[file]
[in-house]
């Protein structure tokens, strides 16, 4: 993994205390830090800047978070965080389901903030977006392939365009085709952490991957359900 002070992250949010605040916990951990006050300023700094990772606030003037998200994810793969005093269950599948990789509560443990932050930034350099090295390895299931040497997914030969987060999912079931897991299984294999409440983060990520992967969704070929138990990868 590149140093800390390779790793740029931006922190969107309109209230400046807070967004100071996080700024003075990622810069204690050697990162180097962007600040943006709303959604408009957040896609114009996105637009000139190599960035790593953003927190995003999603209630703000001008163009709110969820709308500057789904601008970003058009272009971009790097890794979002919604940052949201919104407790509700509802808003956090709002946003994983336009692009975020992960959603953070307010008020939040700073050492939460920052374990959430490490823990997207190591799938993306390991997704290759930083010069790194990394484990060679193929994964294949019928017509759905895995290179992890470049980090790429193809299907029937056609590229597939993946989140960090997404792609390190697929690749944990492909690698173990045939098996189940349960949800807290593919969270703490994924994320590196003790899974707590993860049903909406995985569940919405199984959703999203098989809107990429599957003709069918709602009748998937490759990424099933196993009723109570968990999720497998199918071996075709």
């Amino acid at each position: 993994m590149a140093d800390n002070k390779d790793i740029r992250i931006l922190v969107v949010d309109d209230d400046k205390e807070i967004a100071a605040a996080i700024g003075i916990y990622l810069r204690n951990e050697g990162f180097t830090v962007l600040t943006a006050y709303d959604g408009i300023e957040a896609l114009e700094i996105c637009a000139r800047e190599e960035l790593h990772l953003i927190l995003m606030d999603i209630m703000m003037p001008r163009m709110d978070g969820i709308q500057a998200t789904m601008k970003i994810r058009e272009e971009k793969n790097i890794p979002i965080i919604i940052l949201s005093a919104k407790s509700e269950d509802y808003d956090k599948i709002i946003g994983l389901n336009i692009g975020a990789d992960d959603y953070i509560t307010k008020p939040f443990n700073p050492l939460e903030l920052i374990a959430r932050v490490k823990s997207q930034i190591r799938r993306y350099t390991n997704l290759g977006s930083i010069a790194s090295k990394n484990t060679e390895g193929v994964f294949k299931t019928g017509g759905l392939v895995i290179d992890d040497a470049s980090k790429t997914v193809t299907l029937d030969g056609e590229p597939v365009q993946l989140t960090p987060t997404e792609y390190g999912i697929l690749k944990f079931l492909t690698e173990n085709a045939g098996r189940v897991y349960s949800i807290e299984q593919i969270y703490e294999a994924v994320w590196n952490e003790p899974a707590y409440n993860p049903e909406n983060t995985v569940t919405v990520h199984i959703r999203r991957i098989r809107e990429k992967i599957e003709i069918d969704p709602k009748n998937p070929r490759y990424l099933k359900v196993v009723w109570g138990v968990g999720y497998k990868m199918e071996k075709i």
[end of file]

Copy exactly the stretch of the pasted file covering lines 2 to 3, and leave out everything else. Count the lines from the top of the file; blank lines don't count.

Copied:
């Protein structure tokens, strides 16, 4: 993994205390830090800047978070965080389901903030977006392939365009085709952490991957359900 002070992250949010605040916990951990006050300023700094990772606030003037998200994810793969005093269950599948990789509560443990932050930034350099090295390895299931040497997914030969987060999912079931897991299984294999409440983060990520992967969704070929138990990868 590149140093800390390779790793740029931006922190969107309109209230400046807070967004100071996080700024003075990622810069204690050697990162180097962007600040943006709303959604408009957040896609114009996105637009000139190599960035790593953003927190995003999603209630703000001008163009709110969820709308500057789904601008970003058009272009971009790097890794979002919604940052949201919104407790509700509802808003956090709002946003994983336009692009975020992960959603953070307010008020939040700073050492939460920052374990959430490490823990997207190591799938993306390991997704290759930083010069790194990394484990060679193929994964294949019928017509759905895995290179992890470049980090790429193809299907029937056609590229597939993946989140960090997404792609390190697929690749944990492909690698173990045939098996189940349960949800807290593919969270703490994924994320590196003790899974707590993860049903909406995985569940919405199984959703999203098989809107990429599957003709069918709602009748998937490759990424099933196993009723109570968990999720497998199918071996075709």
């Amino acid at each position: 993994m590149a140093d800390n002070k390779d790793i740029r992250i931006l922190v969107v949010d309109d209230d400046k205390e807070i967004a100071a605040a996080i700024g003075i916990y990622l810069r204690n951990e050697g990162f180097t830090v962007l600040t943006a006050y709303d959604g408009i300023e957040a896609l114009e700094i996105c637009a000139r800047e190599e960035l790593h990772l953003i927190l995003m606030d999603i209630m703000m003037p001008r163009m709110d978070g969820i709308q500057a998200t789904m601008k970003i994810r058009e272009e971009k793969n790097i890794p979002i965080i919604i940052l949201s005093a919104k407790s509700e269950d509802y808003d956090k599948i709002i946003g994983l389901n336009i692009g975020a990789d992960d959603y953070i509560t307010k008020p939040f443990n700073p050492l939460e903030l920052i374990a959430r932050v490490k823990s997207q930034i190591r799938r993306y350099t390991n997704l290759g977006s930083i010069a790194s090295k990394n484990t060679e390895g193929v994964f294949k299931t019928g017509g759905l392939v895995i290179d992890d040497a470049s980090k790429t997914v193809t299907l029937d030969g056609e590229p597939v365009q993946l989140t960090p987060t997404e792609y390190g999912i697929l690749k944990f079931l492909t690698e173990n085709a045939g098996r189940v897991y349960s949800i807290e299984q593919i969270y703490e294999a994924v994320w590196n952490e003790p899974a707590y409440n993860p049903e909406n983060t995985v569940t919405v990520h199984i959703r999203r991957i098989r809107e990429k992967i599957e003709i069918d969704p709602k009748n998937p070929r490759y990424l099933k359900v196993v009723w109570g138990v968990g999720y497998k990868m199918e071996k075709i």